archaeology

Science Art: Lecture 2, Figure 5, from Lectures on Ventilation,

LOV-Lecture2-Fig5
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from Lectures on Ventilation (1869) by Lewis W. Leeds, via Public Domain Review.

The invisible made visible.

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Science Art: The Golden Horns of Gallehus.

goldenhornsgalleus

These are two ancient horns, made of gold and engraved (or embossed) with runes and pictures that seem to tell a story. Or maybe just look cool.

Also, they are horns that it seems like no one ever blew (one translation of one inscription is about drinking), and they are horns that are not there:

The original horns were stolen and melted down in 1802. Casts made of the horns in the late 18th century were also lost. Replicas of the horns must thus rely on 17th and 18th-century drawings…

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SONG: "How the Moon Began"

SONG: “How the Moon Began.”

ARTIST: grant.

SOURCE:Based on “Puzzle of Moon’s origin resolved”, Nature, 8 April 2015, as used in the post “Scientists: The moon was formed when Earth smacked her twin sister.

ABSTRACT: Once again, Allison said this was the story that needed a song, and she was right. At around the same time, I was listening to “Cruel Sister” and thinking about murder ballads, but somehow, this didn’t come out folksy at all. I mean, except that it’s about ancient sisters…

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Science Art: Las Cascadas Slide (Section 6) from AB Nichols Notebook Vol. 38, 1910

lasCascadasSlide_ABNicholsNotebookVol38
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This is a handmade map from the construction of the Panama Canal, one of history’s greatest feats of engineering. Culebra Cut is where the project experienced massive landslides (is it fair to say some of them are still going on today? I think it isit is).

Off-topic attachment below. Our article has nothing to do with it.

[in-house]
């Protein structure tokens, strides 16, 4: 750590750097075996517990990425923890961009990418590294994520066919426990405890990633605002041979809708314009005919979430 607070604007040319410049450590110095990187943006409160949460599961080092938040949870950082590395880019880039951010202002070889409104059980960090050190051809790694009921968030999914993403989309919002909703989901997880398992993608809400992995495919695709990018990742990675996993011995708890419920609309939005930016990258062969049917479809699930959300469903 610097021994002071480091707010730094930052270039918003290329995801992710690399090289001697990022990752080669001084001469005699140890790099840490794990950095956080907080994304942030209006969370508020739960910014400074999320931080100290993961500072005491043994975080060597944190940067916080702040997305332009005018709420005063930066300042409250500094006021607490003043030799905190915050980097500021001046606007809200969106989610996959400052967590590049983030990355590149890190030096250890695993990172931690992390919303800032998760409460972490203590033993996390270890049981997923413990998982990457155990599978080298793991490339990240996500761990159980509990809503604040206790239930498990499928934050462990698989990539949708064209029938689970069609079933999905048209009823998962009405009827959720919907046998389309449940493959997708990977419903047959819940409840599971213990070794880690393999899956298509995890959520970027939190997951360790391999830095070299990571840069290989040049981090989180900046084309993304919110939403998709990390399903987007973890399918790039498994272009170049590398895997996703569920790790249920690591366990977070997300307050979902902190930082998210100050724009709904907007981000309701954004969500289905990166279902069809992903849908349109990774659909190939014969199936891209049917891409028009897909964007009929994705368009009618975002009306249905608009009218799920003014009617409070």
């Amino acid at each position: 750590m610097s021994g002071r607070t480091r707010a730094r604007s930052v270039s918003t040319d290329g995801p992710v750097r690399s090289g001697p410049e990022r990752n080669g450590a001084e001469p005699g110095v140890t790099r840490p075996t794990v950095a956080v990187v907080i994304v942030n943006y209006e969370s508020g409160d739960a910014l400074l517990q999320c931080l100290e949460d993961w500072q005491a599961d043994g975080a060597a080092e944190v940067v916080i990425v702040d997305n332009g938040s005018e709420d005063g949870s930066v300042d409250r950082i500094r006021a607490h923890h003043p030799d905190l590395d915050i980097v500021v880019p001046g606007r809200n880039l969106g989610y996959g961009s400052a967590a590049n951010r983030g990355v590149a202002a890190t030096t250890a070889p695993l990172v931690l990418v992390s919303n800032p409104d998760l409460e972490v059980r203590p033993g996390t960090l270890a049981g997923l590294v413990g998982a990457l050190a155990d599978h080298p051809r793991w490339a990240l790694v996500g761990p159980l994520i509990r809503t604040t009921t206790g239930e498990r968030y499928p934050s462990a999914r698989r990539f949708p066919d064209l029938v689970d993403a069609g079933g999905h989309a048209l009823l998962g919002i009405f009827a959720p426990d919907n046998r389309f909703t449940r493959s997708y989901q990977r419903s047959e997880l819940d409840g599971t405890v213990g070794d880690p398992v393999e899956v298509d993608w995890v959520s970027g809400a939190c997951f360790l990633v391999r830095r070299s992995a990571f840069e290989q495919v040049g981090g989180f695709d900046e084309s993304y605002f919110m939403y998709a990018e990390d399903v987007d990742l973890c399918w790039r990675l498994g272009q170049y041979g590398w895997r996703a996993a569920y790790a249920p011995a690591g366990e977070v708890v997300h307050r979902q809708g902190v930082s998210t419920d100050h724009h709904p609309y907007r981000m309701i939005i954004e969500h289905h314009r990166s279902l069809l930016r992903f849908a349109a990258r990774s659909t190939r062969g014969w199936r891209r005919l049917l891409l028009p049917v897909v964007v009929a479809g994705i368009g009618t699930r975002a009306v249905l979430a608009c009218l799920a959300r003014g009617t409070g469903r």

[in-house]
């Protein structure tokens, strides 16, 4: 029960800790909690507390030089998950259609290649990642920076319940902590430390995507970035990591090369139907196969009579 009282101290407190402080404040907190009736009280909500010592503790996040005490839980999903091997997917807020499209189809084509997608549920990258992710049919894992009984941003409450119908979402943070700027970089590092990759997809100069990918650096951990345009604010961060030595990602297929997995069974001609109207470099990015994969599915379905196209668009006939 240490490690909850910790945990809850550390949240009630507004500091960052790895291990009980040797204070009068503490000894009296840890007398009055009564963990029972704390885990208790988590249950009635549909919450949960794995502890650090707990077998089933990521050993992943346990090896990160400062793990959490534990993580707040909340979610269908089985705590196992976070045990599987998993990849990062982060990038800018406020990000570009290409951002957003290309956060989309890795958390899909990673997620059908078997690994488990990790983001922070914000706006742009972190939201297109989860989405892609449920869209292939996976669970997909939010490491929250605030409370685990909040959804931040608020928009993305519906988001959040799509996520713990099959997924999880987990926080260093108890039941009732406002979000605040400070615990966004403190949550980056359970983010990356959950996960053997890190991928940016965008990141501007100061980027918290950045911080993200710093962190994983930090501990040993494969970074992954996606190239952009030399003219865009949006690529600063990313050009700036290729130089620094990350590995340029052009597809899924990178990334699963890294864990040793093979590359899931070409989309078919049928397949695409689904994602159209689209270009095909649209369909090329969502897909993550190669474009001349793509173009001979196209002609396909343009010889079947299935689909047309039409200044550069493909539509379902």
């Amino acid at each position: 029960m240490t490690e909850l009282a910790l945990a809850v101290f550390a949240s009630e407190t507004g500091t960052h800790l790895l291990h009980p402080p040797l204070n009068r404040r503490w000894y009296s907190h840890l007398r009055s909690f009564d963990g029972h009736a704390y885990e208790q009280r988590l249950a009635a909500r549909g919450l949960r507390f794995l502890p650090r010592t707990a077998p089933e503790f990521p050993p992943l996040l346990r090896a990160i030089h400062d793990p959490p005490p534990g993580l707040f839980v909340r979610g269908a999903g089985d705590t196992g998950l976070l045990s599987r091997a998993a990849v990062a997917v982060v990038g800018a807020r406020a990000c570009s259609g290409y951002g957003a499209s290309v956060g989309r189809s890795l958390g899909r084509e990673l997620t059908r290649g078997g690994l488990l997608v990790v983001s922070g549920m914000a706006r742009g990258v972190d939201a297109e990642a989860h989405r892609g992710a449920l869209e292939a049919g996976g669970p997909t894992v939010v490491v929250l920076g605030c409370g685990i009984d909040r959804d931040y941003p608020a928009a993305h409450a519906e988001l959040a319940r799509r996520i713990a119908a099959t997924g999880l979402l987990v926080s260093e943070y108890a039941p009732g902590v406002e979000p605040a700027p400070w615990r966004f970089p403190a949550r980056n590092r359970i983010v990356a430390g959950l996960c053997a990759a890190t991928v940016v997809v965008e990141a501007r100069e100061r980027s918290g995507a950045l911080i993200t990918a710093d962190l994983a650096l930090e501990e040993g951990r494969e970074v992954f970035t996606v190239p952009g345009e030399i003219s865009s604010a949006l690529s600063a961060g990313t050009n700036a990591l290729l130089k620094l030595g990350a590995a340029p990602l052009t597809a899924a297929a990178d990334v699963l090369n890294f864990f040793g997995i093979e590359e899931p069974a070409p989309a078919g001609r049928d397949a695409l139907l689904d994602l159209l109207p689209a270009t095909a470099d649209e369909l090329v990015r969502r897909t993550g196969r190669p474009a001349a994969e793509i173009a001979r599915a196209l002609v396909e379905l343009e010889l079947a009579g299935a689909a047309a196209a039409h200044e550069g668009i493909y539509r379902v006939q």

So the folks in charge of the dig, the Isthmian Canal Commission, got geologists down there to study how to move all that dirt out of the way without burying any workers and steam shovels and train cars.

This is…

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Science Art: Firing in the Fog, 1995

FiringInTheFog_GPN-2000-000550
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In which NASA tests a Space Shuttle engine in Mississippi, on a cool and humid day.

Found on GRIN.

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Science Art: Detail from Plate LXVIII from British oology, c. 1835

BritishOologyAnthusAquaticusAnthusPratensis

That’s Anthus aquaticus and Anthus pratensis… the rock lark up top, and the tit lark at the bottom. Stop laughing, you in the back.

There are more lark eggs where these came from.

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Our cannibal roots.

17 April 2015 // 0 Comments

Science Daily digs into new evidence that early humans enjoyed an occasional bite of early human: Gough’s Cave in Somerset was thought to have given [...]

Drones for archaeology

6 April 2015 // 0 Comments

PhysOrg has more on using drones… not just to find priceless historical sites, but to protect them from looters: With aerial photographs taken by a [...]

A new dawn of humankind

19 March 2015 // 0 Comments

A bit of a jawbone (and a bit of computer modeling) has given us a long-awaited glimpse of our new oldest ancestor: On 29 January 2013, scientists combing [...]
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